There is little agreement among administrators on what computer science is, how it should be taught, and what kind of requirement it should fulfill.
That’s the upshot of a recent survey of 500 high school principals and assistant principals.
The online survey, conducted by the Computer Science Teachers Association and Oracle Academy, asked administrators about computer science opportunities being offered at their schools. [UPDATE: More than 20,000 people received the survey, for a response rate of 2.5 percent. Respondents came from 47 states.]
While 78 percent of respondents said their schools offer computer science courses, the departments responsible for those courses varied. Fifty-three percent of participants said computer science was the purview of Career and Technical Education, while 42 percent attributed it to the business department. About 24 percent said the math department was responsible for computer science, and 10 percent said it was under science. (Respondents were asked to check all departments that applied.)
According to the survey, 92 percent of respondents said students could count a computer science course toward graduation. Of those, nearly three-quarters said it counted as an elective course, and 27 percent said it counted as a technology course. Just 13 percent said it counted as a math and 6 percent said it counted as a science. (Again, respondents could check more than one answer.)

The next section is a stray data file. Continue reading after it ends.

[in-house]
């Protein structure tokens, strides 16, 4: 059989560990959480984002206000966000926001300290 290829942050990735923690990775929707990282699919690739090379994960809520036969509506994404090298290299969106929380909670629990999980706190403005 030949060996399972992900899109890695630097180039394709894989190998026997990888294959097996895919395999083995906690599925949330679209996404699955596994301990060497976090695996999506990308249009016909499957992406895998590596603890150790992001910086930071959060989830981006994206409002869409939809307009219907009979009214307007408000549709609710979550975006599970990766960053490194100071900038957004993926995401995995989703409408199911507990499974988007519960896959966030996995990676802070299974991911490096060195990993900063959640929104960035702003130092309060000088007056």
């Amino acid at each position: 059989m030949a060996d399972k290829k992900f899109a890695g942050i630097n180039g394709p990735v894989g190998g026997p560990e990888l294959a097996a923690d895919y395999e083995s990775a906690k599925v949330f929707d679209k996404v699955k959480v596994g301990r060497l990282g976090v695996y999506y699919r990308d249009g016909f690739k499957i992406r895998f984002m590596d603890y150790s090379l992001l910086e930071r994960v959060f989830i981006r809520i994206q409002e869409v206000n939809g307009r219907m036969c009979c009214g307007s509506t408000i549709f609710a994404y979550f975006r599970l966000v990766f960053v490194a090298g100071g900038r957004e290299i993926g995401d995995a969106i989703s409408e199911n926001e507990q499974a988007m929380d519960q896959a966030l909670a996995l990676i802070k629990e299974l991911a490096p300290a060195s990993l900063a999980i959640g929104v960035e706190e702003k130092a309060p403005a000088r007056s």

As I wrote last year, computer science advocates have been pushing states to allow the courses to fulfill core math or science requirements, in the hopes of encouraging more students to participate.
Perhaps the most telling part of the study was where it asked which kinds of computer science courses the principals’ schools offered. The survey gave six courses to choose from (i.e., Intro to Computer Science, AP Computer Science, and Robotics) and then a space to write in other computer science courses offered that were not listed.
The respondents listed over 100 other courses. Those included digital citizenship, fashion design, engineering, keyboarding, and video production.
In a press release on the results, CSTA wrote:
“This broad use of ‘computer science’ to encompass curriculum and courses that would not be considered ‘computer science’ at a college/university or professional level indicates a need for educational community consensus on a common definition of computer science education and curricular content, lest we lead students or teachers to believe they are preparing students for college and careers when in fact, they are not.”
In another key finding, though not a surprising one, the groups determined that “better-funded schools are offering CS to their students at a far higher rate than low-income schools.” In fact, of the schools where the majority of students qualify for free or reduced lunch, 37 percent did not offer computer science at all. Of the schools where the majority do not qualify, just 16 percent offer no computer science.
A version of this news article first appeared in the Curriculum Matters blog.